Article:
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TSRA joins with Saibai community to celebrate former leader and 25-year milestone

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A large group of Indigenous people stand or sit in front of a building and a tree. All are dressed in colourful clothing.
TSRA Representatives with members of the Saibai Island community.
25 Nov 2019

Media Release - Torres Strait Regional Authority

As part of the Torres Strait Regional Authority’s (TSRA) 25th Anniversary, the TSRA visited the Saibai community on 14 November in a joint anniversary celebration with the Muyngu KoekaperDance Team.

The joint event brought together TSRA representatives, Traditional Owners, Elders and members of the Saibai community in celebration of the TSRA’s 25thanniversary year, followed by a special tribute to the Late Terry Tabuai Waia, a former TSRA Chairperson and Board Member for Saibai.

The occasion also marked 30 years in existence for local dance team, Muyngu Koekaper, who performed as part of the Saibai Island celebrations.

Established on 1 July 1994 under the then Aboriginal and Torres Strait Islander Commission Act 1989, the TSRA as a Commonwealth statutory authority has since driven a large number of social and economic outcomes.

During its 25 years, the TSRA has spent over $21 million in grants administered through Saibai Island Council, Torres Strait Island Regional Council and community organisations for infrastructure needs and community activities.

Whilst extensive, it includes activities such as training in the community, machinery, airstrip upgrades, development of the community hall and sports facilities.  Dance Teams and capacity building for divestment were also supported.

In February of 1999, Saibai was able to secure legal recognition of their native title rights over Saibai and the neighbouring islands of Mawalman Thoera, Thawpay Kawamag and Kuykuthal Kawamag.

This was one of the first successful native title claims settled in the Torres Strait since the Mabo Case in 1992.

In July 2017, we celebrated the official opening of the $24.5 million Torres Strait Seawalls project, built to help protect homes and critical infrastructure such as the school and airstrip.

The Saibai Island Seawalls project is more than 2.28 kilometres long, with more than 1.8 kilometres of curved wave return wall which deflects the waves back into the water.

A further two kilometres of bund wall protects the health of the community with improved drainage.

In December 2018, the TSRA, as the Native Title Representative Body (NTRB) for the Torres Strait worked closely with the Saibai Mura Buway (Torres Strait Islanders) Corporation RNTBC and clan elders to negotiate and Indigenous Land Use Agreement (ILUA) with the State of Queensland and the Torres Strait Island Regional Council (TSIRC), which sees the Saibai community benefit from a $13 million Community Safety and Security Facility.

TSRA Chairperson, Napau Pedro Stephen AM, said it was an honour to have the opportunity to say a few words on behalf of the TSRA for the Late Mr Terry Tabuai Waia from Saibai Island, whilst also celebrating this important milestone for the organisation.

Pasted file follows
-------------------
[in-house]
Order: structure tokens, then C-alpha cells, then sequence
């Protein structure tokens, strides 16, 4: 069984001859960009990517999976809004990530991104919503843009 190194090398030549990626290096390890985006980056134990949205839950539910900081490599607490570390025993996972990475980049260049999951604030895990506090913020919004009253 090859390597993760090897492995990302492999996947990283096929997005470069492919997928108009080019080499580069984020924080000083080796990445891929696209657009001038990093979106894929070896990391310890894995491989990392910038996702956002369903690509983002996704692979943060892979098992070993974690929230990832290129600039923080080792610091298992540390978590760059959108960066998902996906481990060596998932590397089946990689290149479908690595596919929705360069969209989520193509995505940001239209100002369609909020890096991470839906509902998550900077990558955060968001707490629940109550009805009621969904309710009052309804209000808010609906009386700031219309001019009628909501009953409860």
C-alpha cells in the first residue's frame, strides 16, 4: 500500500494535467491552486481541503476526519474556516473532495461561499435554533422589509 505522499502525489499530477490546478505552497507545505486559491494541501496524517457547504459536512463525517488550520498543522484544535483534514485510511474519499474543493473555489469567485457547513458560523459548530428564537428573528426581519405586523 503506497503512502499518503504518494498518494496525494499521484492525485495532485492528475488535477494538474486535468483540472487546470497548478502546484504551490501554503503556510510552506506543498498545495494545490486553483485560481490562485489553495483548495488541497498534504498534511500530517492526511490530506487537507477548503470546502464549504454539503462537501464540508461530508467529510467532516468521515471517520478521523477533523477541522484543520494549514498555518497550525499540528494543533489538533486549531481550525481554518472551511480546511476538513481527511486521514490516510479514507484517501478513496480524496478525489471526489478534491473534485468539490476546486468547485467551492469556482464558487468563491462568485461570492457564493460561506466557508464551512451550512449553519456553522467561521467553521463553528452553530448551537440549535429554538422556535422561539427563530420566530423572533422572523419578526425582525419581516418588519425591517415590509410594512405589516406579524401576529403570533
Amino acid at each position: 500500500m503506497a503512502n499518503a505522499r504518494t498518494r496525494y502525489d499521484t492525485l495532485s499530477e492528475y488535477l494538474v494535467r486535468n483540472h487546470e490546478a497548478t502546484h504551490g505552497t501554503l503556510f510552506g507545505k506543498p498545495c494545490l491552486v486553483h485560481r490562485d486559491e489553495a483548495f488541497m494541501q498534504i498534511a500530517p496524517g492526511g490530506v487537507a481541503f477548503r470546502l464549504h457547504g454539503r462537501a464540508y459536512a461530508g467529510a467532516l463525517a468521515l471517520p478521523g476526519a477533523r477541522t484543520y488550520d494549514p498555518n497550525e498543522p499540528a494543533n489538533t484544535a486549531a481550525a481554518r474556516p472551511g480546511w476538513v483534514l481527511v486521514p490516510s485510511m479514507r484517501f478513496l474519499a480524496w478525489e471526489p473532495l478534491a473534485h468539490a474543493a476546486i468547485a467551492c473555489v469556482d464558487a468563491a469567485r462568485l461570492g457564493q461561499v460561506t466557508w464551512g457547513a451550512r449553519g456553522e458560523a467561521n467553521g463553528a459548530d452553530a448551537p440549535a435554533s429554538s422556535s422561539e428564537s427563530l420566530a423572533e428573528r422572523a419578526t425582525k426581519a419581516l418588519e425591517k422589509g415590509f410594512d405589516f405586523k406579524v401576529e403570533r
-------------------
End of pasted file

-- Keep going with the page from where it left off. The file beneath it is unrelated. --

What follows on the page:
“The Late Mr Terry Tabuai Waia was a descendent of the Ait Koedhal, Saibai Koedhal and Dheoybaw Clans, the TSRA member for Saibai and former Chairperson of the TSRA,” Mr Stephen said.

“So, it is fitting that we celebrate his life, with his family, his community and the organisation that he played such a big part in developing during his terms as the local representative for Saibai.

“Terry Waia, was a strong believer in the organisation’s goal to improve the lifestyle and wellbeing of Torres Strait Islander and Aboriginal people living in the Torres Strait region as the key focus.

“Our vison remains; to empower our people, in our decision, in our culture, for our future.

“We have built momentum and implemented projects that exemplify our commitment to this region over the past 25 years and are proud to celebrate that with communities across the region.”

“We have achieved many things over a quarter of a century including being appointed as a Native Title Representative Body, establishing the Gab Titui Cultural Centre, managing and protecting our natural assets, and a host of economic enablers including our fishery industry.

“Mr Terry Waia, played a big part in that and will be remembered for it.

“It was also important to Terry in his role as a past Chairperson and Member for Saibai, that the TSRA maintain good international working relationships and standards with our Papua New Guinea neighbours through the Torres Strait Treaty, and that we have annual representation at the UN Permanent Forum on Indigenous Issues.

“Overall there are some very significant projects that have been delivered through our programmes and partner agencies for the region. Some highlights include the establishment of the Gab Titui Cultural Centre, our highly successful and award-winning Rangers Program, and significant progress towards the 100 per cent ownership of our fisheries,” Mr Stephen said.

“Training and employment opportunities through our Regional Economic Investment Strategy continue to be delivered, the Torres Strait Climate Change Strategy has been launched to address rising sea levels in our communities, a biosecurity plan and strategy was introduced to safeguard against disease and pests entering our country and the TSRA continues to represent Traditional Owners on Native Title issues.”

Find out more

Visit the TSRA website to read the original media release.

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